I take a second slice thinking this is lunch. Now completely stuffed I find all this is merely appetisers. The main course comes and it is french fries and carrots with a steak wrapped around some delicious filling and baked. I want to eat it all but I have exceeded my limits. I ask for coffee and we have that thick sweet gritty coffee that is known variously as Greek or Turkish. Doubtless here it is known as Ossetian coffee.
We are late for the Prime Minister and Jukka is clearly worried. Ellina, whose father happens to be the Director of Administration in the government and therefore close to the Prime Minister has advised us it will be OK to be late. We discover that this is because the Prime Minister himself is even later than us. They are at a funeral.
“They are at a funeral,” says Lilian. “They will just now be having the second toast. They will be a long while coming yet.”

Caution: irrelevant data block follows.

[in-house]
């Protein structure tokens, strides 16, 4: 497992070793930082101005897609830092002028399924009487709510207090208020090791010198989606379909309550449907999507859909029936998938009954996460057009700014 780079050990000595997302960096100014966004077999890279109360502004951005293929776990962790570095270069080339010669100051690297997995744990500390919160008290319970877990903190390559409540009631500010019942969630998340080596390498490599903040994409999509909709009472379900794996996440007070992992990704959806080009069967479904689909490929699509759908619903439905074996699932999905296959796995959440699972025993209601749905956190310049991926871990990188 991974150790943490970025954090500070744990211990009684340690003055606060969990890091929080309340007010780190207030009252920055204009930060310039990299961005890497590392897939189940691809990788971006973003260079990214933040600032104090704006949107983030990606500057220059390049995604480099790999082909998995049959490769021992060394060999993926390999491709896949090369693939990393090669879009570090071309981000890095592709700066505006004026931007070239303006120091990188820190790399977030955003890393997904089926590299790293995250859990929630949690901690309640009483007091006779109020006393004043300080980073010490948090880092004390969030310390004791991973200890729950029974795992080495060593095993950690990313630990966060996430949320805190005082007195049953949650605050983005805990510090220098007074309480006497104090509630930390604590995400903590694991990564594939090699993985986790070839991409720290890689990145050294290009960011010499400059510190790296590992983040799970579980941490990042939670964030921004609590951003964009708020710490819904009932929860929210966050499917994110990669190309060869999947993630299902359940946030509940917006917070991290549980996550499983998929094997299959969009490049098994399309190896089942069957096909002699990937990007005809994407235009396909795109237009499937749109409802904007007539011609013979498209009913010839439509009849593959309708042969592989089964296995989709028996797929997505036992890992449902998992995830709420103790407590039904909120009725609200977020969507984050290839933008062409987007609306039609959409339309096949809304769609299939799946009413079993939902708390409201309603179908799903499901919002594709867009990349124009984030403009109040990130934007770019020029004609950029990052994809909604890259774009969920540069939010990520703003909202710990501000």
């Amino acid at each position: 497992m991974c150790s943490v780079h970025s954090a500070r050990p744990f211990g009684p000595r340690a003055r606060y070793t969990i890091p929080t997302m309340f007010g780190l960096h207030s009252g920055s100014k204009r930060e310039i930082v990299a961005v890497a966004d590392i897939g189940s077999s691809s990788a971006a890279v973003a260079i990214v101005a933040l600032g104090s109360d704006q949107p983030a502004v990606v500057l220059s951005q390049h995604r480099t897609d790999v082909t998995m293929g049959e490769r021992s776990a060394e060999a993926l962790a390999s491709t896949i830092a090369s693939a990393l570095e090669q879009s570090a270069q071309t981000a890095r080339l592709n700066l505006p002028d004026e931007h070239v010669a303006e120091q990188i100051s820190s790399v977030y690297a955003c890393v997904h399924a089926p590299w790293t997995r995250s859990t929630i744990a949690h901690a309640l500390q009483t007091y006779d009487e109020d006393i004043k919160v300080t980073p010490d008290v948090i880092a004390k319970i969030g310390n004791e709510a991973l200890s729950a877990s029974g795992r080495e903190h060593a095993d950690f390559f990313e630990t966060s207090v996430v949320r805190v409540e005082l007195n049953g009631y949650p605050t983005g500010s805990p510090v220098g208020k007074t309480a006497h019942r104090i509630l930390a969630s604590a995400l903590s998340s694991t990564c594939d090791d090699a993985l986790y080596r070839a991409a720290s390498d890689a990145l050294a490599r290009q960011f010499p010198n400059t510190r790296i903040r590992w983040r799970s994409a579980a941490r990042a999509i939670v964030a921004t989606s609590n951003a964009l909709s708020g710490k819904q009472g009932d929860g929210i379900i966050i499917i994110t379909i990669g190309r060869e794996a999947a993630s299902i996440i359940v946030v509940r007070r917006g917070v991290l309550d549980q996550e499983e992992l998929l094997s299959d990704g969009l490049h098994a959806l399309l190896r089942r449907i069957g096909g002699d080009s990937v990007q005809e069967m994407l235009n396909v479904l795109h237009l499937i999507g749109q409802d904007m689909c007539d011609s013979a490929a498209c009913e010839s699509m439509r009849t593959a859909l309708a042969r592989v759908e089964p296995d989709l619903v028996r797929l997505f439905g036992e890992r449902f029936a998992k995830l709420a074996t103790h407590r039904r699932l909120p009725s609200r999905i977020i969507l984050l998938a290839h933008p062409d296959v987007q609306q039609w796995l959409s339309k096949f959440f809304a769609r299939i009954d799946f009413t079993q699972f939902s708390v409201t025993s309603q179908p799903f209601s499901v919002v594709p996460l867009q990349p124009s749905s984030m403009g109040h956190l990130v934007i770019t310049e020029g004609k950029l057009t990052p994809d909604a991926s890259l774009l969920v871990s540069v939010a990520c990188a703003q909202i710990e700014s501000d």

There is much apologising all round and we head off for my “Surprise”—thus it is described in the itinerary.
It is pretty clear soon enough that I am in for a musical treat of some sort. We go to a concert hall and are introduced to a few people about whom now I only know their names. One man is dressed in an evening jacket with black bow tie. Lilian introduces him. “This is Nicolai Kaboev, the nation’s foremost compositor.”
“Composer,” corrects the Nicolai. “At least I hope I am not a composter!” he adds with great laughter.
Not all are present yet so Lilian takes me up onto the stage where a white grand piano, branded “Estonia”, waits use. I play a few tunes while Lilian sits beside the piano clearly enjoying it. The piano has nice action but needs a tune.